Al-Balad newspaper, quoting government and parliamentary
sources, on Thursday named the other alleged targets "on the hit-list of people to be killed" as Wael Abu Faoor, Samir
Franjieh, Elias Atallah and Farid Makari, all deputies.

The list was published a day after prominent anti-Syrian MP and press magnate Jebran Tueni was buried in a politically and emotionally charged funeral following his killing in a bomb blast, which many blamed on Damascus.

The six people named on Thursday all belong to the anti-Syrian majority in parliament that swept the polls in June in the first election in Lebanon after Syria withdrew from the country, ending nearly 30 years of political and military domination.

Regime change

Tueni was killed on Monday in a massive car bombing a day after he returned from a France where he had spent some time for fear of an attempt for his life in the wake af a spate of attacks on critics of Syria.

Mourners at Tueni's funeral
blamed Syria for his death

Mourners at Tueni's funeral blamed Syria for his death and several MPs used the occasion to call for a regime change in Damascus, accusing it of being responsible for a series of political assassinations in Lebanon.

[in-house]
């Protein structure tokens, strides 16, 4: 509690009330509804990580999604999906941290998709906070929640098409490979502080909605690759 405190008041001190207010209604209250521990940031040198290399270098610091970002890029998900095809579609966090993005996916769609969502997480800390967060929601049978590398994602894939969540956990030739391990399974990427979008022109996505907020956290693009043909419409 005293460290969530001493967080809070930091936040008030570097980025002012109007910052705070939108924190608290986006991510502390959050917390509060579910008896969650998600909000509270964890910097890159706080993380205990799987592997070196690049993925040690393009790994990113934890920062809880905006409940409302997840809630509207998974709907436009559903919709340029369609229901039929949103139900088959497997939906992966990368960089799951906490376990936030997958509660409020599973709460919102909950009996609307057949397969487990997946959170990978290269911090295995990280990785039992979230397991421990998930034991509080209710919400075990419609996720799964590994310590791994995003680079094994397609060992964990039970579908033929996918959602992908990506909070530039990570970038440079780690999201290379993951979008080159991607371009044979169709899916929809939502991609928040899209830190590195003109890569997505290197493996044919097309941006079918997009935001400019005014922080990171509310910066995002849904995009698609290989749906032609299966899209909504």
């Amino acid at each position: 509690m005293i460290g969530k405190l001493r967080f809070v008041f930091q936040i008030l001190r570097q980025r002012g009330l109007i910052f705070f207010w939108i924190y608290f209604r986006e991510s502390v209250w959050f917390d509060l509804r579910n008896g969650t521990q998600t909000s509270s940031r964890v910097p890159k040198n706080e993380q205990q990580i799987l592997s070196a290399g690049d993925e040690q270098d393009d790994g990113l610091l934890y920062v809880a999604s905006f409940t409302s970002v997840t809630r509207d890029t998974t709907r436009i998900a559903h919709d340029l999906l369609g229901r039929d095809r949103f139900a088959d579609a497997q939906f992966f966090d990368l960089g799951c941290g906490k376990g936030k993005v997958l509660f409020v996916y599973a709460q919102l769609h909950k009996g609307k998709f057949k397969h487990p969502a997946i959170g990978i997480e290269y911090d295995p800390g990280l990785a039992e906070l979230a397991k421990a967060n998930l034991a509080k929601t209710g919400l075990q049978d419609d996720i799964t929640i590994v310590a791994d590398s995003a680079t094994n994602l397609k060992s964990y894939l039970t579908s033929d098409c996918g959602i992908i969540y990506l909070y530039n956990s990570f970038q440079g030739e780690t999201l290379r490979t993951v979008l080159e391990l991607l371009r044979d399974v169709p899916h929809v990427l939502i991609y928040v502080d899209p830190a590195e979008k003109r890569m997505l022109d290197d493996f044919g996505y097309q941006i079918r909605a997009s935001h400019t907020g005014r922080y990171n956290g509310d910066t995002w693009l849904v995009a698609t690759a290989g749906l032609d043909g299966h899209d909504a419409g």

Syria has denied any responsibility in Tueni's murder or that of Rafiq al-Hariri, the former Lebanese prime minister, whose death in February triggered international condemnation.

Hamadeh, who was wounded in a car bombing in October 2004 and is Tueni's uncle, told parliament on Wednesday that the "dictatorial regime (in Syria) must be stopped". Jumblatt has also called for "regime change" in Damascus.

Mehlis comment

Meanwhile, French-language daily L'Orient-Le Jour quoted the top UN investigator in al-Hariri's murder as saying that tension between the former Lebanese prime minister and Syria was "most probably" one of the motives behind his killing.

Tueni was killed in a car bombing
a day after he returned to Beirut

"As we've said in our report, one of the motives for the assassination was most probably the tension between Syria and ex-prime minister Rafiq Hariri," Detlev Mehlis was quoted as saying.

"It was the key (point) of our report. We believe that this could very well be the motive of the assassination."

In Cairo, Hosni Mubarak, the Egyptian president, held talks with Saad Hariri, Lebanon's parliamentary majority leader, about the investigation into the death of his father.